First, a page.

High Court Emphasizes Long Detention Deserves Bail, Regardless of Offense Severity

The Bombay High Court recently issued a significant ruling emphasizing the importance of personal liberty and timely trials for undertrial prisoners, even in cases involving serious offenses. The court’s decision came during a bail hearing for Akash Chandalia, who had spent 7.5 years in jail facing charges of double murder.

Justice Bharati Dangre, presiding over the case, made a noteworthy observation during the bail hearing. She stated that undertrial prisoners who have been incarcerated for an extended period should ordinarily be released on bail, regardless of the seriousness of the accusations against them. This decision was based on the belief that depriving individuals of their personal liberty without ensuring a speedy trial contradicts Article 21 of the Indian Constitution, which guarantees the right to life and personal liberty.

The bail application in question was connected to a case involving gangster Kisan Pardeshi and his associates, including Akash Chandalia. The group faced charges of kidnapping, assault, and murder related to an incident in July 2015. It was alleged that they had injured two individuals who later succumbed to their injuries, and their bodies were subsequently recovered.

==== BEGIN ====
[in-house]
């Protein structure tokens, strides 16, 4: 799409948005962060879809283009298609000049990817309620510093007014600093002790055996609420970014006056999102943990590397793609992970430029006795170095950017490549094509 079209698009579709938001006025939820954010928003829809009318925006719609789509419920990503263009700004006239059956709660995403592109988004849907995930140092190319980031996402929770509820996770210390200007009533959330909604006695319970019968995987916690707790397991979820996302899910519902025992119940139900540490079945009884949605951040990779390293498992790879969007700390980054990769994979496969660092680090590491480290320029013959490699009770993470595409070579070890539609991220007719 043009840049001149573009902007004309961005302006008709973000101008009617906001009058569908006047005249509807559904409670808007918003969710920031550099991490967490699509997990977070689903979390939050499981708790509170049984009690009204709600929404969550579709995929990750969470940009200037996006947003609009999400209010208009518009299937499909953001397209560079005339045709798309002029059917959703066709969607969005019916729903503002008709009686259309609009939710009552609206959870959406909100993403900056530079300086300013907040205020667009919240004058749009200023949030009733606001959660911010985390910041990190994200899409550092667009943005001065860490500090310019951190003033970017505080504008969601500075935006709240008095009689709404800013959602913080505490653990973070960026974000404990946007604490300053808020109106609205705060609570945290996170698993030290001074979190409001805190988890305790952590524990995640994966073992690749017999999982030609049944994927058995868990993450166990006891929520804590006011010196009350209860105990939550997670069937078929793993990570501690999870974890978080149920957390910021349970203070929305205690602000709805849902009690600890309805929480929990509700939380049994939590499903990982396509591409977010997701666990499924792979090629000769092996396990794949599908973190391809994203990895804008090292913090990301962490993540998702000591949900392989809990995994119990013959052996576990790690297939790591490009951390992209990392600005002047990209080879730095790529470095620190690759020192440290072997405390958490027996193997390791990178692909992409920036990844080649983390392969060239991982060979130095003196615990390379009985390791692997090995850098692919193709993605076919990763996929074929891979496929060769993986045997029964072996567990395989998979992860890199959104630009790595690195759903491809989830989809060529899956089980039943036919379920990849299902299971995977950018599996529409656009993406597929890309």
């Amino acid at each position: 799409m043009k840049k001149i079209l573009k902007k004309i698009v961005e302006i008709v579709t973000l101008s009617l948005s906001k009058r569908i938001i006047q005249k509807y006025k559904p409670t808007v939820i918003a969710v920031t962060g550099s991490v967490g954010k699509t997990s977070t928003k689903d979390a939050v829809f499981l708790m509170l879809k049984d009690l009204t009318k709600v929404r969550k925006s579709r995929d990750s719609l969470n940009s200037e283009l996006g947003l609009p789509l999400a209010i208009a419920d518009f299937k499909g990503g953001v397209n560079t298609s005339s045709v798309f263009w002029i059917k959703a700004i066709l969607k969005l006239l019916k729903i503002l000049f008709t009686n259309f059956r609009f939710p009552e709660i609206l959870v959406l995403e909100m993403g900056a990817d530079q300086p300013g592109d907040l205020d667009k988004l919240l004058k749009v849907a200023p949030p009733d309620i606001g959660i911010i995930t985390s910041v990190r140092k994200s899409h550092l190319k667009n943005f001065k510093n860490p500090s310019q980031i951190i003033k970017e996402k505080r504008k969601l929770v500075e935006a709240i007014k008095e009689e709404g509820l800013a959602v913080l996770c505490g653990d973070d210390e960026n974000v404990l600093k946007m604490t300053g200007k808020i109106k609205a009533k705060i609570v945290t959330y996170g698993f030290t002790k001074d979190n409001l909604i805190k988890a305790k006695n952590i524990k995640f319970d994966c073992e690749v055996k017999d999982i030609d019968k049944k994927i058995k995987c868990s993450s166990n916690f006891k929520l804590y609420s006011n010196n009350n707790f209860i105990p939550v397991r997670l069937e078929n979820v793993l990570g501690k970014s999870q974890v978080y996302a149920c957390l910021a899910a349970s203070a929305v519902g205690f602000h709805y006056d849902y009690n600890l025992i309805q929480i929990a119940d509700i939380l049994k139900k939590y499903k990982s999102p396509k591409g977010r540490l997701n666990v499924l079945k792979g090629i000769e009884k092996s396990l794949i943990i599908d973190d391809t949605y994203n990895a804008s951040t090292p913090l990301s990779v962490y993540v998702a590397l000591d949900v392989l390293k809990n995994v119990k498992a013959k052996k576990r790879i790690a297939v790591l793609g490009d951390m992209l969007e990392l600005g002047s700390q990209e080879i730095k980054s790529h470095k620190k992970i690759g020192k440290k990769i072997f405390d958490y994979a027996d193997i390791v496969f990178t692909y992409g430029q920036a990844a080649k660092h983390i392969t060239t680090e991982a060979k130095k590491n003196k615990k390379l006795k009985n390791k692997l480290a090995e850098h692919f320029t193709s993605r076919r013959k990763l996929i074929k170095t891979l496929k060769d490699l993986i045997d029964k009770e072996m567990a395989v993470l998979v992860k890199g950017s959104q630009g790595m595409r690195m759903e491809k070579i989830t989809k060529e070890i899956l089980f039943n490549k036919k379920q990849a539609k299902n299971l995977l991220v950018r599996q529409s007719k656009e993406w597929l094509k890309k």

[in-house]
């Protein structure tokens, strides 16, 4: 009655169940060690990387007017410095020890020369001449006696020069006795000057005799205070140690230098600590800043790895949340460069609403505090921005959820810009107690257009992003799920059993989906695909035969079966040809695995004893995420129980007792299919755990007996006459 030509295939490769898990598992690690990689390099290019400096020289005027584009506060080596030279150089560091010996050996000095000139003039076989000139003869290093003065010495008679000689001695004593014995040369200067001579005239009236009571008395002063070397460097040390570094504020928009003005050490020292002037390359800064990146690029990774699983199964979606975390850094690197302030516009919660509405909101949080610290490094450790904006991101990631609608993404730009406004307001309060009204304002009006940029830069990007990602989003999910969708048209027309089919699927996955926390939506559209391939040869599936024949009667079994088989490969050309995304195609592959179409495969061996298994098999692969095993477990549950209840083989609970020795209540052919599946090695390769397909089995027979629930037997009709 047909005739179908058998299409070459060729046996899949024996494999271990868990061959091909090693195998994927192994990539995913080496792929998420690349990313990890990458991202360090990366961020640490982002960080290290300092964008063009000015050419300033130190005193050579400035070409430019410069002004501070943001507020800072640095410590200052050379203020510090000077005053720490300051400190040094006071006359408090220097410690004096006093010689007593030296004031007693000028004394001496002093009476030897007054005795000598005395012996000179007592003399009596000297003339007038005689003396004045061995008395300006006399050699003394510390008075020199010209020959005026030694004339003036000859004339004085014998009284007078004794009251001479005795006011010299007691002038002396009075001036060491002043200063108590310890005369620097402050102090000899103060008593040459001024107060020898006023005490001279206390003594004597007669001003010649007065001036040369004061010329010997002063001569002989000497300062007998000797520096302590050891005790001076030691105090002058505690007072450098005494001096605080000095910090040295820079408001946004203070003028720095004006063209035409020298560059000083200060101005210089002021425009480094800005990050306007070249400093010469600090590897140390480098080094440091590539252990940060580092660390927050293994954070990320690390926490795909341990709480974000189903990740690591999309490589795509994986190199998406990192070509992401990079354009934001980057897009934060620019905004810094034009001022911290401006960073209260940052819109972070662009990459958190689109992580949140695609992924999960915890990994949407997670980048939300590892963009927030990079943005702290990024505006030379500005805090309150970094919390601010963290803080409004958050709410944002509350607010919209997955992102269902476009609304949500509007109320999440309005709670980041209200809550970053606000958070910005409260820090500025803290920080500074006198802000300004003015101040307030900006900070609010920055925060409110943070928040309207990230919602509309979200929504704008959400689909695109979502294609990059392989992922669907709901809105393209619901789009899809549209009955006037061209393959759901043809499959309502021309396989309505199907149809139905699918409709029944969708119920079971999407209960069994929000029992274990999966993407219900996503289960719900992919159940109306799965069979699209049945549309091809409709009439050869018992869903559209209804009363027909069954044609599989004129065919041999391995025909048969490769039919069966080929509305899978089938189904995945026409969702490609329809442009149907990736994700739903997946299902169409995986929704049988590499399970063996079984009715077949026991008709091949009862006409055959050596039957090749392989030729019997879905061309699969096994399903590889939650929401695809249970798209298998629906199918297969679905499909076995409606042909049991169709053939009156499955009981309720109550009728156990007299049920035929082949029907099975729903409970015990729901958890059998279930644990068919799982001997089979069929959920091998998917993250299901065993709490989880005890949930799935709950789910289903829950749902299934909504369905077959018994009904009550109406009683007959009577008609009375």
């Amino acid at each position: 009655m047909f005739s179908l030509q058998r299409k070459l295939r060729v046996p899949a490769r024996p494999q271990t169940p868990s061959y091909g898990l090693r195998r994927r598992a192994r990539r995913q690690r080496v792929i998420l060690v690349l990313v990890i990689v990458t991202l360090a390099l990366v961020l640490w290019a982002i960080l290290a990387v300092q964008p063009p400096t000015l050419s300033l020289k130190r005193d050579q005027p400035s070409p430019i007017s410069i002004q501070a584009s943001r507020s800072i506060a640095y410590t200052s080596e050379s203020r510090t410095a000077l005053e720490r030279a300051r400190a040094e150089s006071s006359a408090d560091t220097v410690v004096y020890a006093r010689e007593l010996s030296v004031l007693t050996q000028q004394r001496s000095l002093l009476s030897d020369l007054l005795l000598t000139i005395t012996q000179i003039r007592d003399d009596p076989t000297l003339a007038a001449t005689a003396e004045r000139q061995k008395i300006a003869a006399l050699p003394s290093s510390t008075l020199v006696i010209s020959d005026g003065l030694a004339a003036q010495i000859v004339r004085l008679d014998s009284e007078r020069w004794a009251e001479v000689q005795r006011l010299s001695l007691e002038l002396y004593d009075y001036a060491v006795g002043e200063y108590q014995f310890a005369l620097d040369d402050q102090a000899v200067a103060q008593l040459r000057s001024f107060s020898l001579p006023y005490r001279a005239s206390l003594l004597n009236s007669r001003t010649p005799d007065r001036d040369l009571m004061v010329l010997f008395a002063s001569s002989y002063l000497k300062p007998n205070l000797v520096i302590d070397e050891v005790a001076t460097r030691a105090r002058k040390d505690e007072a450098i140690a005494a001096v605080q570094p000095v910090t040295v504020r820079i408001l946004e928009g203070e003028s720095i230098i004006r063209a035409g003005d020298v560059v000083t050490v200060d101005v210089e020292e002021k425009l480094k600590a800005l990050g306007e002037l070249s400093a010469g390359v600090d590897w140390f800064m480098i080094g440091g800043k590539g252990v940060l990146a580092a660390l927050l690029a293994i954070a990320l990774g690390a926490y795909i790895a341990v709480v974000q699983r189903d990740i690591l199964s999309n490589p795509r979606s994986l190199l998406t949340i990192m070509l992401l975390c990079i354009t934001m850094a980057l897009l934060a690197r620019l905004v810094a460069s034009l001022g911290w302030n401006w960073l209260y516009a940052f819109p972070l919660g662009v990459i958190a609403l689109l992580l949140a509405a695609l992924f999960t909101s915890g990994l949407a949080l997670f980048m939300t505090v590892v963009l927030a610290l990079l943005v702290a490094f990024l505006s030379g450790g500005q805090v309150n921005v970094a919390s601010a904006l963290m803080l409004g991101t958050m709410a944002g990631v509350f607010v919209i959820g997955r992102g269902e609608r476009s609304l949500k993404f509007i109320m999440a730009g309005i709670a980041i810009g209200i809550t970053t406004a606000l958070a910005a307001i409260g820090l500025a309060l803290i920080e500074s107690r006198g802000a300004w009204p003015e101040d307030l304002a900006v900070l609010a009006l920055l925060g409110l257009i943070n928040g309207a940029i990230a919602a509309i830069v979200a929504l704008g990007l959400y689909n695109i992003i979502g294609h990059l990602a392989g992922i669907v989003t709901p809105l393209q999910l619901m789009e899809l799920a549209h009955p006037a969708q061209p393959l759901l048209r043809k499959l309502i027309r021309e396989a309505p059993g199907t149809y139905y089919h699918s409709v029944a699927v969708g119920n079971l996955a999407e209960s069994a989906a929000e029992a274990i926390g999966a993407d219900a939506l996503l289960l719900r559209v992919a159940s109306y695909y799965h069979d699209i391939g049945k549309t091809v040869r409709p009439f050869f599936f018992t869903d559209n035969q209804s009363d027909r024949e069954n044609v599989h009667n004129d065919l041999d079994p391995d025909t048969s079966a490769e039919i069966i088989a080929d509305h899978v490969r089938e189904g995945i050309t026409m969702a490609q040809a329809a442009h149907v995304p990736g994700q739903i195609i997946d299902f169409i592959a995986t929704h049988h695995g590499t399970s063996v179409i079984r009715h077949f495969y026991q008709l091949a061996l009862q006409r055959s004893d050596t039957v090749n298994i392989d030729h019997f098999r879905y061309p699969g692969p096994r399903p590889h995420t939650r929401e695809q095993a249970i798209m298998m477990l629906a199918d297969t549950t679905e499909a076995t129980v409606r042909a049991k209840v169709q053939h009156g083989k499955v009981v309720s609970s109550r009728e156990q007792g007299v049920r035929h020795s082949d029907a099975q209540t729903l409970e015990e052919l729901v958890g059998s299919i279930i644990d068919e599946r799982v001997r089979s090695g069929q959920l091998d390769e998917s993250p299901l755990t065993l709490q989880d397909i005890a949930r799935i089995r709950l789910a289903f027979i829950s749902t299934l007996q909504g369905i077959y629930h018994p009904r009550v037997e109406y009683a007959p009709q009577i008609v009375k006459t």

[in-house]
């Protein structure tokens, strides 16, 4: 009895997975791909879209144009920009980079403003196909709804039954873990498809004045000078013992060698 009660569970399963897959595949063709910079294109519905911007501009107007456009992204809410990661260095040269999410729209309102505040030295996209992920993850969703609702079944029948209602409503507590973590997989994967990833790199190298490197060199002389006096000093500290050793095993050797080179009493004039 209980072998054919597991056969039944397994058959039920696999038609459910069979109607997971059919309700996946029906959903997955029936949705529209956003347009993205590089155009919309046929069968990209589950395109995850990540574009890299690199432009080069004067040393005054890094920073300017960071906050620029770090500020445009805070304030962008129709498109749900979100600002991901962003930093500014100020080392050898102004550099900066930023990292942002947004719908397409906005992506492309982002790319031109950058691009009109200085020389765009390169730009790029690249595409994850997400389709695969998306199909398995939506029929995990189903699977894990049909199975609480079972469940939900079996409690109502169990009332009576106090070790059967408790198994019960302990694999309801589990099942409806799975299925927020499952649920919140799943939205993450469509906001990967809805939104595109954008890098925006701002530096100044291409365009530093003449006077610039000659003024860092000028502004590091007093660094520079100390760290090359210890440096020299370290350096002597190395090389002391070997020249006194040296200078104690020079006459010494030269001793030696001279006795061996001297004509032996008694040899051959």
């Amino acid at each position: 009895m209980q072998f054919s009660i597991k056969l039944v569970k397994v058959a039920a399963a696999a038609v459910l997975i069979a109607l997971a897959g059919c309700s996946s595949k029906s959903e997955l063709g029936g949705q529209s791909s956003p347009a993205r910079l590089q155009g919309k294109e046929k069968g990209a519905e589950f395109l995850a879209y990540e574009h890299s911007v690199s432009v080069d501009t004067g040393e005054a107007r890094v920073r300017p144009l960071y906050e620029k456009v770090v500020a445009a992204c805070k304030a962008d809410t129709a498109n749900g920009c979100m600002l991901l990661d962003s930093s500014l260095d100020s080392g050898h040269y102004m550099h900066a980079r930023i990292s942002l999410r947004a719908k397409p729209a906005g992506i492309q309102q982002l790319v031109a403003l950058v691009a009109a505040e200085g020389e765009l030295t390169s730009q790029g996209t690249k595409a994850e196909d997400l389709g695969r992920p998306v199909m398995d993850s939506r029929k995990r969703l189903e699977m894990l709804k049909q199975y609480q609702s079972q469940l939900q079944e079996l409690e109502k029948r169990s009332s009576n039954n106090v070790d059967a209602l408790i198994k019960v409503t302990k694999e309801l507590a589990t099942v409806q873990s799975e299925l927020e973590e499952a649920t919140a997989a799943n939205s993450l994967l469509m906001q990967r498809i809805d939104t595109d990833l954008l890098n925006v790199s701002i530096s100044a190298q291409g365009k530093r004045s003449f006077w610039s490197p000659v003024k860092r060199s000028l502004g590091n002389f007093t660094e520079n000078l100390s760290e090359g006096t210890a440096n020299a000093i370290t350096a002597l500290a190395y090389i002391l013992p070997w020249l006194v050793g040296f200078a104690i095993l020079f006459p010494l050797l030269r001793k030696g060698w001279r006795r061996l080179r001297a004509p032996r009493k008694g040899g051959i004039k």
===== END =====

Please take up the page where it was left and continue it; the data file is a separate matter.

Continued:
During the bail application, Chandalia pointed out that two co-accused individuals, Vikas Gaikwad and Yasmin Sayyed, had already been granted bail in 2022 due to trial delays. Justice Dangre noted that since the delay in trial had led to the release of these co-accused, there was no reason why Chandalia could not be granted bail as well.

The judge’s ruling underscores the idea that while the gravity of an offense and its heinous nature are factors to be considered when granting bail, the extended incarceration of an accused as an undertrial prisoner should also carry significant weight in the decision-making process. Justice Dangre’s decision aligns with the principle that individuals should not be made to endure prolonged imprisonment without the prospect of a timely trial.

This ruling by the Bombay High Court sets an important precedent, highlighting the need for a balanced approach in bail decisions, particularly for undertrial prisoners who have spent a considerable amount of time in custody. It emphasizes the significance of protecting the fundamental right to liberty guaranteed by the Constitution and ensuring that justice is not delayed to the detriment of individuals awaiting trial.

In summary, the Bombay High Court’s decision in the Akash Chandalia case reaffirms the importance of safeguarding personal liberty and conducting trials in a timely manner. It recognizes that extended periods of undertrial incarceration should be a compelling factor in bail considerations, irrespective of the seriousness of the charges.

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